How to Join the Air Force as an Officer
Thinking about joining the Air Force? If you're the captain of a sports team, president of a club or just enjoy the challenge of leading others, consider entering as an officer. As an Air Force officer, you'll receive career training, generous pay and unparalleled leadership opportunities.
How to Join the Air Force As an Officer
Attend Officer Training School
If you already have a bachelor's degree and are a U.S. citizen between 18 and 34 years old, you are eligible for Officer Training School. This 12-week program offers the physical fitness and leadership training recruits need to succeed as Air Force officers. Entrance into the Air Force Officer Training School is highly competitive. Recruits are judged on a host of factors, ranging from test scores to work experience to leadership potential.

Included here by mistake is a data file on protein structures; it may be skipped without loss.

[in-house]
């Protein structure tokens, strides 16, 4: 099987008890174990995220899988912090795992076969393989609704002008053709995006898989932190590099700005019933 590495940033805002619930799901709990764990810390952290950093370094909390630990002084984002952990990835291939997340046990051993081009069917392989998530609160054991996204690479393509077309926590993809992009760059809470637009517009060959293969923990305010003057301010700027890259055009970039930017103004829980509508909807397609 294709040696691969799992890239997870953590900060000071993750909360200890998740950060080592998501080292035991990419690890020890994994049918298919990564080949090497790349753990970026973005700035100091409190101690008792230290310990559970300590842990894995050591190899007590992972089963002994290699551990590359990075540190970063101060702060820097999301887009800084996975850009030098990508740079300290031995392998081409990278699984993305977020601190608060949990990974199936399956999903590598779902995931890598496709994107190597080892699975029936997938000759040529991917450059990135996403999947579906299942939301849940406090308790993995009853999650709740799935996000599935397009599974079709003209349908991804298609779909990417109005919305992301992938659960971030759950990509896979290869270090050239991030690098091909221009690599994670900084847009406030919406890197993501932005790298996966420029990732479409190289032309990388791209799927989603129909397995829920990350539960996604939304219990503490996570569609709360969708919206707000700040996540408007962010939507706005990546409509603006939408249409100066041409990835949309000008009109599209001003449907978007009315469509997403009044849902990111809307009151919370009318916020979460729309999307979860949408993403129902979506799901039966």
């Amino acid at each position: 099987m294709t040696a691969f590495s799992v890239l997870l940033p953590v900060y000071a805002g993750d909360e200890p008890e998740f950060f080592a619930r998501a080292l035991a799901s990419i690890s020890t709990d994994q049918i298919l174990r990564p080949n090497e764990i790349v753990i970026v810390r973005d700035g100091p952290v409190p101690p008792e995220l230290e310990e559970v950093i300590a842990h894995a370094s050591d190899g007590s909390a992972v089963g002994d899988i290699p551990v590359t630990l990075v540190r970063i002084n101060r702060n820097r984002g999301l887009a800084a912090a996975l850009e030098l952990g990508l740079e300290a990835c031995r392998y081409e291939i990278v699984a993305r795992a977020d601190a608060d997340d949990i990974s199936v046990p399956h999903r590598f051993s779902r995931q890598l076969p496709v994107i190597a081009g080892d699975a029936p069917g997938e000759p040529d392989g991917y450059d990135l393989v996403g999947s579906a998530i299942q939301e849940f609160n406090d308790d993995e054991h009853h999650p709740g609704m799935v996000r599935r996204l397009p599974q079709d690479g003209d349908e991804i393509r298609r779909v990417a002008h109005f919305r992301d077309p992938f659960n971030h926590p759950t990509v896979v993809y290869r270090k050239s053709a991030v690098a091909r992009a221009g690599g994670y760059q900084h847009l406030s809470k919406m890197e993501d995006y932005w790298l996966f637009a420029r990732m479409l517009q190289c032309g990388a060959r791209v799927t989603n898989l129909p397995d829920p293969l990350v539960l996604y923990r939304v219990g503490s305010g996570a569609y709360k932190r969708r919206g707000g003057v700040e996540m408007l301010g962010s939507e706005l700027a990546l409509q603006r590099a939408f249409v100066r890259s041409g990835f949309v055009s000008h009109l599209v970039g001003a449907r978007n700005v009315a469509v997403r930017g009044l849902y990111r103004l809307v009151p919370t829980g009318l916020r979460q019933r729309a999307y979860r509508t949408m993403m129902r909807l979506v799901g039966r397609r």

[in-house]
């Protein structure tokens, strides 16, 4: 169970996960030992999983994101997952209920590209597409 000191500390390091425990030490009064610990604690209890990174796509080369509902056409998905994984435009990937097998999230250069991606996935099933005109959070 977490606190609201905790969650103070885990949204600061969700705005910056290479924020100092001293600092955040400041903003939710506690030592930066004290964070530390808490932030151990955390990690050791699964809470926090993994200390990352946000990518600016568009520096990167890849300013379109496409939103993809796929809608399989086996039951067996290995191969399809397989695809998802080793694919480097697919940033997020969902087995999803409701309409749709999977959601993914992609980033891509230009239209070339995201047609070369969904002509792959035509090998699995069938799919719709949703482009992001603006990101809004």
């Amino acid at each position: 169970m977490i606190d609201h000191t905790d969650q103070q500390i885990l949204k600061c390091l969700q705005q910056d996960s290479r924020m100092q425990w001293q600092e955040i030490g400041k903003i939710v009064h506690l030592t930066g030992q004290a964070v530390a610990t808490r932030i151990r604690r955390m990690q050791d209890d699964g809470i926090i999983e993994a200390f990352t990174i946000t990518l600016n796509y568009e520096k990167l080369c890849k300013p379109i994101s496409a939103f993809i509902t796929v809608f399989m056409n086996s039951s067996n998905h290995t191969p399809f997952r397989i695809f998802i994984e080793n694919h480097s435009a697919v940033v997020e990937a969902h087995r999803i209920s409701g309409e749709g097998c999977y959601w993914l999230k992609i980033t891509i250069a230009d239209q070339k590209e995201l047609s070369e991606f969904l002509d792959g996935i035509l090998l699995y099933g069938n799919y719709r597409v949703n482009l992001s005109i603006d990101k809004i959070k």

Attend the Air Force Academy
Enroll in the Air Force Academy after high school to receive education and training from some of the military's top minds. As one of only five U.S. service academies, the Air Force Academy is one of the most selective schools in the country. To be considered, students need a recommendation from a member of Congress, a proven leadership record and high academic and physical test scores. If you're serious about the Air Force and want a world-class education, the Academy may be for you.
Join Air Force Reserve Officer Training Corps (ROTC) in College
Air Force ROTC is offered at more than 1,000 colleges across the United States. ROTC programs allow students to transition into an Air Force officer role immediately after school. Cadets in Air Force ROTC complete aerospace studies, leadership laboratory and physical training every week during college, and they are eligible for a variety of scholarships. Although ROTC training is a lot of extra work for busy college students, it provides tremendous growth and career opportunities.
Want to learn more about the best option for you? Check out airforce.com for more information on officer programs, and start your future today.
Photo: Massachusetts National Guard